The threshold value selecting means 600A consists of the threshold selecting means 630 for manual setting and the threshold determining means 610 for automatic setting. The threshold selecting means 630 has been designed to allow independent decision of threshold for each color. This means provides a manually set threshold upon which density data is multivalued.
The threshold determining means 610 consists of an ROM that includes the predetermined threshold. Selection of manual or automatic setting of threshold is conducted by the EE release signal. The automatic setting mode (EE mode) is normally used. The BBR signal is also supplied to show in which sequence the developing machine is performing its operation.
Image data digitized by the multivalue coding circuit 600B is supplied to the output unit 700 through the interface circuit 40. The interface circuit 40 has the first interface and the second interface, either of which is used to receive batch image data to control toner density.
The output unit 700 can be a laser printing machine. With the laser printing machine, digitized image is converted into a predetermined optical signal which is then modulated based on digitized data.
An electrophotographic color copying machine is used for a developing unit. This example shows 2-component non-contact jumping development along with reversal development which calls for no transfer drum used as conventional color image forming. The reduce the machine size, the working example uses the method in which development of three color (blue, red and black) images on an OPC sensitized material (i.e. drum) for image forming is conducted with three revolutions of the drum and then transfer is made once onto a plain paper for copying.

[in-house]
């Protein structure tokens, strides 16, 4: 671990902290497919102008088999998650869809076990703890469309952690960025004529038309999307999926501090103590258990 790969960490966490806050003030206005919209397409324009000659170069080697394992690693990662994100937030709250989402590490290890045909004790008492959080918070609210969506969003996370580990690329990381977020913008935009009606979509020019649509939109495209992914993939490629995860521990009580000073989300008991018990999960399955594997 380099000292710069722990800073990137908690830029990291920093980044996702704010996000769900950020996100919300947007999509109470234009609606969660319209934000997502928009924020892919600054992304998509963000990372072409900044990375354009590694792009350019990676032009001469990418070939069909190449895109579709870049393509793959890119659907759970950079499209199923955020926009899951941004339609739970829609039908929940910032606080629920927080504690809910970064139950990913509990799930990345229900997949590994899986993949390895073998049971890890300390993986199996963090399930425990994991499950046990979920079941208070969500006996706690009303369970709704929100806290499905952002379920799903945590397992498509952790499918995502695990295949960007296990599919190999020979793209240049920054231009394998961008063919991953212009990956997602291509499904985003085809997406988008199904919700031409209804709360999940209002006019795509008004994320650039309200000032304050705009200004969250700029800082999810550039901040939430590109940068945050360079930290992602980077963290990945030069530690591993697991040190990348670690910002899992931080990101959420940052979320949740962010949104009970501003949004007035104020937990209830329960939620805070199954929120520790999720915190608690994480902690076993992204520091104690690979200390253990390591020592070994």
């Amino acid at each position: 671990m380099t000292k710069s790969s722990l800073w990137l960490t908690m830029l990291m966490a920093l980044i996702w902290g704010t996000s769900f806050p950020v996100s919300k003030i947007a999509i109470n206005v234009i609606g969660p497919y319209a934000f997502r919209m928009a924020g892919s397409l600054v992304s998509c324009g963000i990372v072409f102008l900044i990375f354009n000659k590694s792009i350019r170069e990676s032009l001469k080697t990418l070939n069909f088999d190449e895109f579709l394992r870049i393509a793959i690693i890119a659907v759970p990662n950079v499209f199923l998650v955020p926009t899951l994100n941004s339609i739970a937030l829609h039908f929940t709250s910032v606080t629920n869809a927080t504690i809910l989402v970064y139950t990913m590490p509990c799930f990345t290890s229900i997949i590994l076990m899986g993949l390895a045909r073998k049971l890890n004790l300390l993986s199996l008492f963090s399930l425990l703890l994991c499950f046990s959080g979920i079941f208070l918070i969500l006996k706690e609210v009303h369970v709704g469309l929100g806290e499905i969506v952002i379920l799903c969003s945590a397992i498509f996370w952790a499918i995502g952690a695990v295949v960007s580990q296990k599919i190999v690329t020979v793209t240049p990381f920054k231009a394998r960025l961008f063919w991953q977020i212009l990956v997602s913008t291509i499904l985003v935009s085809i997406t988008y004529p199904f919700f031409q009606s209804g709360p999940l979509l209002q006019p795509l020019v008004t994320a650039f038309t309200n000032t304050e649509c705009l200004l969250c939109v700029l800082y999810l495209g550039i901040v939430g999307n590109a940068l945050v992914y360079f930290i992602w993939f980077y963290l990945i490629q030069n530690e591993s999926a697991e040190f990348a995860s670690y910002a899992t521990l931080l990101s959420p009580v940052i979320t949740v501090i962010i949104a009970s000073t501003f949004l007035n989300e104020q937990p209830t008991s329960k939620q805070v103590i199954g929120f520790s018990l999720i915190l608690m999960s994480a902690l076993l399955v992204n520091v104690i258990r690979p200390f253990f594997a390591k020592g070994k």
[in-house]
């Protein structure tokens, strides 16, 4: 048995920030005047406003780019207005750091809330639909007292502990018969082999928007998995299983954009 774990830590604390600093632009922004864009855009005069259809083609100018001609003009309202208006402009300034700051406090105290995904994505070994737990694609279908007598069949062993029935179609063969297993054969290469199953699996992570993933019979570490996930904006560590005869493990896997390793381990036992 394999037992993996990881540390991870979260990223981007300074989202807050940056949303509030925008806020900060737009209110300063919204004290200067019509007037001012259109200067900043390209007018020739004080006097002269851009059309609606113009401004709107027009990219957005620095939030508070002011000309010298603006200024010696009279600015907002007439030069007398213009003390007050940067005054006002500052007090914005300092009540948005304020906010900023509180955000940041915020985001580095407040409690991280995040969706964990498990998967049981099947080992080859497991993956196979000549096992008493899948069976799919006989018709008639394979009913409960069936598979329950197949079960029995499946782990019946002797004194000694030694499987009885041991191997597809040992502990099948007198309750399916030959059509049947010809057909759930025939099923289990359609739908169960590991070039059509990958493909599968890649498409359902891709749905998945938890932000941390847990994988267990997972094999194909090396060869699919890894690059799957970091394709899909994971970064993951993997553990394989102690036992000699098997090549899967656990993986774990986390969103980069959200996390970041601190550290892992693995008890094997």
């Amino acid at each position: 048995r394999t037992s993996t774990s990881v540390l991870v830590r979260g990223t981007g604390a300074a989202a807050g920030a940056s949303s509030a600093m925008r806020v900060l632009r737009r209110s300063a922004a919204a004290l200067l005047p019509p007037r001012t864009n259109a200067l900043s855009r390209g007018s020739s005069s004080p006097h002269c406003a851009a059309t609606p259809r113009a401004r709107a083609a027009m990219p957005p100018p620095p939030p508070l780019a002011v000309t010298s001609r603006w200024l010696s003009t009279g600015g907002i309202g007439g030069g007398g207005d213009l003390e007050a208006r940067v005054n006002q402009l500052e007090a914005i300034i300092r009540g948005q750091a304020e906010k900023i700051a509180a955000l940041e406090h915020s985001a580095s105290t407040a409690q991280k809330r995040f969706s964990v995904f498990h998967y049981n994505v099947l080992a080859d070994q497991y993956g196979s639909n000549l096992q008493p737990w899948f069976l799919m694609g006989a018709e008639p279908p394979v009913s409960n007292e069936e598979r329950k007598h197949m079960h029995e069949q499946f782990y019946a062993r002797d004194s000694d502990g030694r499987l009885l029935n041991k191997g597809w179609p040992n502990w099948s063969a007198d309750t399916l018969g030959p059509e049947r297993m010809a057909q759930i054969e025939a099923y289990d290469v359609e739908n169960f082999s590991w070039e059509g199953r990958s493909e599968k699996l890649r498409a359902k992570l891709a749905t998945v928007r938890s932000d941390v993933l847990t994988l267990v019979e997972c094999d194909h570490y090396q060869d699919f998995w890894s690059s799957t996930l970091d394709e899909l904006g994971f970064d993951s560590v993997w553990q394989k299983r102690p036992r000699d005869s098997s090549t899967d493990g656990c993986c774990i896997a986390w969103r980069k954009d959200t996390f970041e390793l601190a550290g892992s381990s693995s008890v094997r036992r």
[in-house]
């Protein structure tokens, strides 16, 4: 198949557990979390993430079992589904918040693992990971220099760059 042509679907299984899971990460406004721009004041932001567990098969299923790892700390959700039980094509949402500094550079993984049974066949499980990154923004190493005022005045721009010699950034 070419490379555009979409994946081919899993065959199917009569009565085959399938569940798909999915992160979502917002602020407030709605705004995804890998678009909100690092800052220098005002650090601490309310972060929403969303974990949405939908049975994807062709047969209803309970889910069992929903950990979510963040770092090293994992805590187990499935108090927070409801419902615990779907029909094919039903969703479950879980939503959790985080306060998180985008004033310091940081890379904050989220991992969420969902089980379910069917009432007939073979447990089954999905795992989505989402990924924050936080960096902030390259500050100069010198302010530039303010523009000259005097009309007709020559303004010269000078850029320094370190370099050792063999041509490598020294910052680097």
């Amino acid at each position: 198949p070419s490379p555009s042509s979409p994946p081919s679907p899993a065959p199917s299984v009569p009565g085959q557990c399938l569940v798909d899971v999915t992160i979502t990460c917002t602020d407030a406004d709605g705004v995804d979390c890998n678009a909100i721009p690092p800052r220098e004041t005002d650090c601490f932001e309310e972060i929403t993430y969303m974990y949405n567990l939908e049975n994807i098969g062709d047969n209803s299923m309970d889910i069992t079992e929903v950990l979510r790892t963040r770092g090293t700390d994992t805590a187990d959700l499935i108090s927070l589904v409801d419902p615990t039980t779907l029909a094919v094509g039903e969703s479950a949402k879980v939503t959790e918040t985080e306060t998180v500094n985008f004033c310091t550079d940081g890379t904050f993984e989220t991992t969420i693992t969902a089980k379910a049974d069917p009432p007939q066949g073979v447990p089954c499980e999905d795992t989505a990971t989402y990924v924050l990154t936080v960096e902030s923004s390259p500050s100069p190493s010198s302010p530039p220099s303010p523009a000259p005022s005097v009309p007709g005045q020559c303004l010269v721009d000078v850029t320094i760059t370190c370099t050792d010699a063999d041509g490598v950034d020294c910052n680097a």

Described below is related to details of components for the color image processing apparatus of the invention.
First, a simple color copying suited to the invention is described using FIG. 2 onwards.
The simple color copying machine separates color image information into three chrominance information to print color image. This example presents black BK, red R and blue B as these three chrominance information.
With the machine turned on, the document reading unit A is driven.
The first step is to the document 82 on the document table 81 is optically scanned by the optical system. The optical system consists of halogen lamp or fluorescent lamps 86, the carriage 84 with the reflecting mirror 87, and movable mirror unit 88 with the V mirrors 89 and 89'.
The carriage 84 and the moving unit 88 travel on the slide rail 83 by the stepping motor 90 at the predetermined speeds and in the predetermined directions.
The halogen lamps 86 illuminate the document 82 on the mirror 87; the image is then supplied to the optical information conversion unit 100 through the V mirror 89 and 89'.